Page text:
Though many would assume that search behavior in the Middle East is similar to search behavior in other regions of the world there are some important differences we found when interviewing none English speaking Arabs. Since this post is written in English and many English speaking Arabs might read it I want to start by saying that not all Arabic speakers search online in this way. The point of this post is to make note of the fact some Arabs do search in this way and that it might be worth considering this when you are formulating an online marketing strategy for the Middle East.
Step 1: The Arabic Web Search
Often the first step in an Arab’s search for information starts with entering keywords into their browser in hopes of finding what they are looking for. If they find a relevant site or sites pertaining to their search query in Arabic and then find the answer to their inquiry the search stops there. However, if they don’t find relevant sites in Arabic or they don’t find an answer to their questions their search continues in a different way.
Step 2: Query Translation
Once the Arabic speaker realizes they aren’t going to find what they are looking for in Arabic they begin down the path to getting their answer in English. The first step in that process (the second step here) is translating the search query from Arabic to English. So for example they copy the keyword “مرض القلب” and use Google translate to translate that to “heart disease.”
Now that query has been translated from Arabic to English searcher pastes the query string in English into a search engine and hit return. The results in their native form don’t help them much because they are still in English. Search engines like Google allow you to translate the search results into a wide number of languages. In this case the Arab searchers has Google translate them into Arabic.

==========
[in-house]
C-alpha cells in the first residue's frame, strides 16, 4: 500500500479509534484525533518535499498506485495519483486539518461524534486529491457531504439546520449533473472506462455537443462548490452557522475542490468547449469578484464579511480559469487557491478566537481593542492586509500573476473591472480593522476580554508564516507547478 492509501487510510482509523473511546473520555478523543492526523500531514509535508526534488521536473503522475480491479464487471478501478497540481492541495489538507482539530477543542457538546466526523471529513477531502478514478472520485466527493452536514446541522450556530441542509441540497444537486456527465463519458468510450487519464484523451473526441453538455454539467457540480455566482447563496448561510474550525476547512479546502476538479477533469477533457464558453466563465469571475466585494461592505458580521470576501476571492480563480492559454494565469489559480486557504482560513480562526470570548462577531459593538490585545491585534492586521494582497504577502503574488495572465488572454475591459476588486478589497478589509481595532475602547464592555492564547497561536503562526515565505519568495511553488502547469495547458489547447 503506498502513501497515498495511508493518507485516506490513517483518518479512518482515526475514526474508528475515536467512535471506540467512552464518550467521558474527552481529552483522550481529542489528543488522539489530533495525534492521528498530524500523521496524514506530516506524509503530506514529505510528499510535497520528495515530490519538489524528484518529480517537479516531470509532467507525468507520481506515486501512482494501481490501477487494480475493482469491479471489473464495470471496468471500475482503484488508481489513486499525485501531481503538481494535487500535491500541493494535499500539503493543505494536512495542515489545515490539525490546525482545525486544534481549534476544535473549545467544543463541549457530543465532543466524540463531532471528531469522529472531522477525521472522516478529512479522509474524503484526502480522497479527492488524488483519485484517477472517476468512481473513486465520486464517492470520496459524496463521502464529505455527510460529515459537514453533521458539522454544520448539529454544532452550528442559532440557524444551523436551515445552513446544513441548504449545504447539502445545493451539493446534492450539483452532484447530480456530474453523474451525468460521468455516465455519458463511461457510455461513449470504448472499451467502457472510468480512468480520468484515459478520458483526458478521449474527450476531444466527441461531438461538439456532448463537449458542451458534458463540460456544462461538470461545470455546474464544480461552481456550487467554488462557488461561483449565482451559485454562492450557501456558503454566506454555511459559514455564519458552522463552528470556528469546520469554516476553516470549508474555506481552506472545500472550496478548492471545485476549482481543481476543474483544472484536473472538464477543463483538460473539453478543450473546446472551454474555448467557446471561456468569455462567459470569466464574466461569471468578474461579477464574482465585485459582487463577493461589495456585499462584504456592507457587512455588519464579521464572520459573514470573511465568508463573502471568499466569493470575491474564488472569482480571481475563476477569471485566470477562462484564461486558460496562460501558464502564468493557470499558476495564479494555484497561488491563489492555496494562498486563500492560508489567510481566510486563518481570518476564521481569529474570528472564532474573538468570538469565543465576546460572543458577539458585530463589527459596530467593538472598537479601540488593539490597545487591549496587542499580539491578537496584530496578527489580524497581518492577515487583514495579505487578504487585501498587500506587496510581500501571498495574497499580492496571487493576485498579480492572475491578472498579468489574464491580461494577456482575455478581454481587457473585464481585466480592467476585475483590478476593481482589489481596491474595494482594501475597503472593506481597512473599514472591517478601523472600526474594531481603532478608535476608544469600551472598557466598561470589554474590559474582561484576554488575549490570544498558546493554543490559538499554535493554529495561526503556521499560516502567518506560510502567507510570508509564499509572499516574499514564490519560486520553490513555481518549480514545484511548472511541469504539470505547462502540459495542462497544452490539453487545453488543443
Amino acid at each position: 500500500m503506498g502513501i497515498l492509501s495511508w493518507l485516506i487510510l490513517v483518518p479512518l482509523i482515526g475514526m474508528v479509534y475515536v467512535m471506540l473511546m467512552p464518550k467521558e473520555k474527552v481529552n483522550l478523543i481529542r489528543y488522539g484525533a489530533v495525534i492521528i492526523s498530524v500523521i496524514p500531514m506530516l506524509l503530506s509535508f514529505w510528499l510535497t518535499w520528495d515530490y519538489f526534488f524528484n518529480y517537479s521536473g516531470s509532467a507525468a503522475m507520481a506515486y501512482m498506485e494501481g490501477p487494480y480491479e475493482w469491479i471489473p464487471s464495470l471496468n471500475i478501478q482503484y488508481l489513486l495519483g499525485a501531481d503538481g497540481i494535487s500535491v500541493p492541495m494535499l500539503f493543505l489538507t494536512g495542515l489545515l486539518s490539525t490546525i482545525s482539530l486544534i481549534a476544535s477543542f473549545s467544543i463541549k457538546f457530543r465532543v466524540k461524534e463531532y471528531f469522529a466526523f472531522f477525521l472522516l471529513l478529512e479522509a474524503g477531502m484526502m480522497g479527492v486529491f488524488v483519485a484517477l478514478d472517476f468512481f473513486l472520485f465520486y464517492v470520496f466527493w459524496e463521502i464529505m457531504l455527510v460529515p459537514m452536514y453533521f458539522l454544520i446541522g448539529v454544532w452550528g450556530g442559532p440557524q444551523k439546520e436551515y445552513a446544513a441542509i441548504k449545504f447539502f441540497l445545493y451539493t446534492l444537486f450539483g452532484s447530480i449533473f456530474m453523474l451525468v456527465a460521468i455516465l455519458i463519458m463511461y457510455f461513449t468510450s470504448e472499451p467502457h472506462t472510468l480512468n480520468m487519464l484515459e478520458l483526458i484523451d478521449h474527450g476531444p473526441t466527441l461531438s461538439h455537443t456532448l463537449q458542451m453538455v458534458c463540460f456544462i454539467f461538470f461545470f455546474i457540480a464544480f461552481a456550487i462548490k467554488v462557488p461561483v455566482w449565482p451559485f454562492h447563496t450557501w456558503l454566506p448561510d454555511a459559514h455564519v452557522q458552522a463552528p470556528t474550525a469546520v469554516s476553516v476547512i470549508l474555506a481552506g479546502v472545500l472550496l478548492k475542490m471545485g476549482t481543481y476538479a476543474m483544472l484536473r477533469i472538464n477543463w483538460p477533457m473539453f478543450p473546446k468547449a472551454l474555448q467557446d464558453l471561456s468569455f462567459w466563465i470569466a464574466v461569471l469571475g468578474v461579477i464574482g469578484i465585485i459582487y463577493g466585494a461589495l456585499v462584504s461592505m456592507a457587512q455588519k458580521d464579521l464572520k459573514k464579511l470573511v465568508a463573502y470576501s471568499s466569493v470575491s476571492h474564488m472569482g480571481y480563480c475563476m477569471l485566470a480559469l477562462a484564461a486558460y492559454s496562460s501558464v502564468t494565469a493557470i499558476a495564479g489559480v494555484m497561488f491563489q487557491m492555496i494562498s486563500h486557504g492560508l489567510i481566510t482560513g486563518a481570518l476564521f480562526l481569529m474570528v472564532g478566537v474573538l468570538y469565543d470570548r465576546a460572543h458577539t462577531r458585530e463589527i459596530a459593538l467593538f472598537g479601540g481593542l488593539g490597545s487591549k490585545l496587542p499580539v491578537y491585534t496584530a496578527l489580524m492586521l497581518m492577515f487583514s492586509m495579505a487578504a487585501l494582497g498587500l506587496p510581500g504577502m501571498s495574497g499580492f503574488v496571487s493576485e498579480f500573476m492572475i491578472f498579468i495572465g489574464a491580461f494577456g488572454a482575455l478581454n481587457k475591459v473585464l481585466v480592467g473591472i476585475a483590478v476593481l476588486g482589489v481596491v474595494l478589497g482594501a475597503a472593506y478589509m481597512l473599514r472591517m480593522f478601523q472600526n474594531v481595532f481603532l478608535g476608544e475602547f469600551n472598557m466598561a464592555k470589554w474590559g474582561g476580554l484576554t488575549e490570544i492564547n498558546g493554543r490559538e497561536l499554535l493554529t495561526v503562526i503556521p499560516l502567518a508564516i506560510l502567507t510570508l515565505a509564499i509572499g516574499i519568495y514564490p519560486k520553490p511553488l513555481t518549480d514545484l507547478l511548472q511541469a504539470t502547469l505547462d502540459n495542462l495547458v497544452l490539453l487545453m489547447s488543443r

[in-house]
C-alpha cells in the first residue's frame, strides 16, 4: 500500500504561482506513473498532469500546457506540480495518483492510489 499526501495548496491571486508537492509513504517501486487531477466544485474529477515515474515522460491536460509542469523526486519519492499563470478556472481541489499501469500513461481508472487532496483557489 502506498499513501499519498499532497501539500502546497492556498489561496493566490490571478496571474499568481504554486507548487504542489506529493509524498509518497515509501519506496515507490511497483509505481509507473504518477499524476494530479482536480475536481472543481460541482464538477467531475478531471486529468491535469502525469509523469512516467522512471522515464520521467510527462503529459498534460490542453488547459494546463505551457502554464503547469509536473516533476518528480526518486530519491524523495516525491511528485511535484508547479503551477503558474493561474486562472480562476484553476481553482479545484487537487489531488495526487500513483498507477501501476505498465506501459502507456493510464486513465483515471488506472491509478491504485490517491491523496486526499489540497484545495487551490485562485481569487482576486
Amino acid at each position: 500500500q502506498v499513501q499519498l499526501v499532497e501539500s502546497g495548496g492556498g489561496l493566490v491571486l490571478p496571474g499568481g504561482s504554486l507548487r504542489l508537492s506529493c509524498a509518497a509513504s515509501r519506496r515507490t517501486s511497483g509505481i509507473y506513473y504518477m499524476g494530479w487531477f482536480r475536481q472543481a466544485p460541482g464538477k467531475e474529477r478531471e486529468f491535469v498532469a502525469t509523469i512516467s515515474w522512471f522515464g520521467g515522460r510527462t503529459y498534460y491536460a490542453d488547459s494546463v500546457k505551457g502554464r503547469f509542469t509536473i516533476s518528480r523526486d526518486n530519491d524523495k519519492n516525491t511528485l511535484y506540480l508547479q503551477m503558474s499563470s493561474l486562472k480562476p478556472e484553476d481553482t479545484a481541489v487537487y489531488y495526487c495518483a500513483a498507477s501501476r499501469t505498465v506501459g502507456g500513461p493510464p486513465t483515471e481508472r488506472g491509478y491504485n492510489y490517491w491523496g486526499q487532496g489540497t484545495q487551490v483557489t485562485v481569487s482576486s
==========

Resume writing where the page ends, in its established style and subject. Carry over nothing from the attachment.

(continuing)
Step 4: Translating English Websites into Arabic
Once the search engine results have been translated into Arabic the searcher can start clicking through to results that seem pertinent to his or her query. When they arrive on these sites with English content, they have to take one more step and have Google translate the site content as well. If the Arabic speaker can handle the machine translation and get past gaps in the content due to poor translation they should be able to successfully find what they started out looking for.
Why such a drawn out process?
Even today in 2014 at the time of the writing of this post many topic areas are not well covered online by Arabic websites. In some cases no content exists around a topic or in other cases the content may not be seen as coming from an authoritative source. In light of this many Arab Internet users seek out content that is available in other languages rather than their own and rely on machine translation to understand that foreign content.
Hopefully, as more and more Arabs become more active online, as is already happening to a large extent, we will see this search trend disappear. For now though, it is important to consider this kind of search behavior when you are marketing to Arabs online.